Pre-postoperative comparison of GETS and SDR scores

The mean GETS preoperative score was 13.02 ± 11.84 (C.I. 95%: 10.64 ÷ 15.40, min = 0; max = 57), the mean postoperative score was 8.00 ± 11.26 (C.I. 95%: 6.01 ÷ 11.59, min = 0; max = 51). This difference was significant at Wilcoxon rank sum test (p = 0.005). According to the classification of scores, 38.9% of patients in the postoperative period were asymptomatic (37 pts, GETS score 0÷2), 23.1% were mildly symptomatic (22 pts, 3÷8), 30.5% were symptomatic (29 pts, 9÷20) and 7.4% were strongly symptomatic (7 pts, >20) (Table 3). To describe the changes of the GETS score of patients from preoperative to postoperative assessment, we considered the possible main transitions: symptomatic patients who became asymptomatic or less symptomatic and vice versa. Table 4 summarizes these transitions.
Table 3

Distribution of patients in the four classes of GETS score before and after the operation: number of patients (%)

Class of GETS score

Preoperative

Postoperative

Asymptomatic (0-2)

20 (21.1)

37 (38.9)

Mildly symptomatic (3-8)

20 (21.1)

22 (23.1)

Symptomatic (9-20)

36 (37.8)

29 (30.5)

Strongly symptomatic (>20)

19 (20.0)

7 (7.5)

Total

95 (100)

95 (100)

chi square test: p < 0.01.

Table 4

Modification of the level of symptoms, according to GETS score, after the operation, stratified for the four classes of score

Class of GETS preoperative score

Improved

Unchanged

Worsened

Total

Asymptomatic (0-2)

0 (0)

16 (80)

4 (20)

20 (100)

Mildly symptomatic (3-8)

4 (20)

8 (40)

8 (40)

20 (100)

Symptomatic (9-20)

21 (58.3)

15 (41.7)

0 (0)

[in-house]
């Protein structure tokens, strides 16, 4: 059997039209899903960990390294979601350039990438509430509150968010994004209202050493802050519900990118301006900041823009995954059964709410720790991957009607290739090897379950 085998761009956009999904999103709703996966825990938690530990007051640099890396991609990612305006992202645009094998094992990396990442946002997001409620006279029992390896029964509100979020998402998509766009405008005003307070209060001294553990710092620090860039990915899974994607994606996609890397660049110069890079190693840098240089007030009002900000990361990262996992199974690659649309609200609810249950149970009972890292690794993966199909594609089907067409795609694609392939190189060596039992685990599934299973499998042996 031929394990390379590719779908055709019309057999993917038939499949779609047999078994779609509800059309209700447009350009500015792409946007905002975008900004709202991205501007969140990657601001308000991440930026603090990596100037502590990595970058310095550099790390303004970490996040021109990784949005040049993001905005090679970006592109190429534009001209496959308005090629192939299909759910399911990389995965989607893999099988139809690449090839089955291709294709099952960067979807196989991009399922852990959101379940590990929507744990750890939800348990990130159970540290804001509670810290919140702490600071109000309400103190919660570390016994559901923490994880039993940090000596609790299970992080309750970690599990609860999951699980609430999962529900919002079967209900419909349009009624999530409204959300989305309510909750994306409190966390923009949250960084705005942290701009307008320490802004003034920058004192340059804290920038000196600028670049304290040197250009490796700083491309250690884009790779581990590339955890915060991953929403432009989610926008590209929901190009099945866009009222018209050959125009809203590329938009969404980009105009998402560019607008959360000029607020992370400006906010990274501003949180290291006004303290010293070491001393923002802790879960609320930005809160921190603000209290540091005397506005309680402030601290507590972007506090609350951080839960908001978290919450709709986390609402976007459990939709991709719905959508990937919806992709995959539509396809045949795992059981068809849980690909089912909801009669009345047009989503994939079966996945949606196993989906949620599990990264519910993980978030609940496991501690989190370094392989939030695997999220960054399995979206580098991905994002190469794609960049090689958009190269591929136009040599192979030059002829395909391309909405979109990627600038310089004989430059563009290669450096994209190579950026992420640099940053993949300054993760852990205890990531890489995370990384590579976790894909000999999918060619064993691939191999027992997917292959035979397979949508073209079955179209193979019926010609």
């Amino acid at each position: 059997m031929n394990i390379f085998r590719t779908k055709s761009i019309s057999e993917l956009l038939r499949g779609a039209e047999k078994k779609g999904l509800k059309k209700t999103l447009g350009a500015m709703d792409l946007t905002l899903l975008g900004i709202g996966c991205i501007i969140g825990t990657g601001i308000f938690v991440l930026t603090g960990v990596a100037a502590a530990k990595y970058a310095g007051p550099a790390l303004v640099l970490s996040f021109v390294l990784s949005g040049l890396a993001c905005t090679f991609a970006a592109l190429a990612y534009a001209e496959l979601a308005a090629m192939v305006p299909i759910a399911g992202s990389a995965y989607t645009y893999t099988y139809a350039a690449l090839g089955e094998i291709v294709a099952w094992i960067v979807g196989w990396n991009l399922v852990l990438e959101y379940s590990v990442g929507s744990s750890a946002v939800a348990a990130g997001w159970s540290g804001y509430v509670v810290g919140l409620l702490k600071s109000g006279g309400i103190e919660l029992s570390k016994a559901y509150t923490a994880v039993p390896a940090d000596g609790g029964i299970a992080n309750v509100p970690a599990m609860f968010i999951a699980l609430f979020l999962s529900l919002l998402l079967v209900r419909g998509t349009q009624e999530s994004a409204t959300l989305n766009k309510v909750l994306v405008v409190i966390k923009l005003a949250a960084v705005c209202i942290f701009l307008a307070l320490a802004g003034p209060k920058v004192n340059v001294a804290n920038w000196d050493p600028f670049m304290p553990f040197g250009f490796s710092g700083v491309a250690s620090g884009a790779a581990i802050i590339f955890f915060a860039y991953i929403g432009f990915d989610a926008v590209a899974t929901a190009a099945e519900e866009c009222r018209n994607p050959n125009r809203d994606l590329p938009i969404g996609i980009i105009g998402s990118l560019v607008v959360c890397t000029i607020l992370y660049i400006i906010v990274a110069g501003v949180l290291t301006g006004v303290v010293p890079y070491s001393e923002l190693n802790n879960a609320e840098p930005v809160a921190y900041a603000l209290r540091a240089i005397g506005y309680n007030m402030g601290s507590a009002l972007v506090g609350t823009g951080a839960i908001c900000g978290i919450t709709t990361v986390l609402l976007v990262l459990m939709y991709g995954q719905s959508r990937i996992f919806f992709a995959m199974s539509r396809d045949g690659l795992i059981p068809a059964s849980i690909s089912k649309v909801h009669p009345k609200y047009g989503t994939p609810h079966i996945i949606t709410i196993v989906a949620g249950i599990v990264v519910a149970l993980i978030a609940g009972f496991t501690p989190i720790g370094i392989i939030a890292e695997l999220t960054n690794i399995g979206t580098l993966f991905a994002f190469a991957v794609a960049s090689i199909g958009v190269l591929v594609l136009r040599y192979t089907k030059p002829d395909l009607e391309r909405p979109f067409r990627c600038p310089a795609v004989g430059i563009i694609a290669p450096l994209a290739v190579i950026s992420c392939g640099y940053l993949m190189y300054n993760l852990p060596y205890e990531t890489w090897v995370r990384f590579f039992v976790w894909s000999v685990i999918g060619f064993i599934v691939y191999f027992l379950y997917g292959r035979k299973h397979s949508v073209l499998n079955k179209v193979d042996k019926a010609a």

36 (100)

Strongly symptomatic (>20)

16 (84.2)

3 (15.8)

0 (0)

19 (100)

The considered outcome are: improved (moved to a lower class), unchanged, worsened (moved to a higher class). In each cell: number of patients (%).

chi square test: p < 0.01.

The pre and postoperative mean score of the two items for somatic distress reaction was respectively 3.44 ± 4.28 (C.I. 95%: 1.06 ÷ 5.82, min 0, max 14) and 2.43 ± 3.28 (C.I. 95%: 1.77 ÷ 3.09, min 0, max 13). This difference was not statistically significant. Both the pre and postoperative distress scores were correlated with the GETS scores (correlation coefficient for preoperative scores: 0.50; for postoperative scores: 0.76).

Discussion

Our study confirmed that a relevant proportion of patients with thyroid disease, if carefully enquired with a standardized instrument, complains of globus pattern symptoms of moderate or strong severity (57.8%). A second group declares mild symptoms (21.1%) and only about 20% of patients are completely asymptomatic or just report faint feelings in the domain of globus. When the mean GETS score was considered, a significant decrease of the severity of symptoms was observed after thyroidectomy, but this decrease was mainly due to the improvement of strongly symptomatic patients (Table 3). When the change of the pre-postoperative GETS score of each patient was considered (Table 4), a group of patients appeared who were asymptomatic or mildly symptomatic at the preoperative assessment and whose severity of symptoms increased in the postoperative period (12/95 patients = 12.6%). Another larger group of patients (26/95 patients = 27.4%) were mildly o definitely symptomatic and maintained unchanged their symptoms while the largest group of symptomatic patients improved (37/95 patients = 38.9%). These data indicate that surgery improves the condition of patients with moderate or intense globus pattern symptoms, but may make symptoms appear in asymptomatic of weakly symptomatic patients.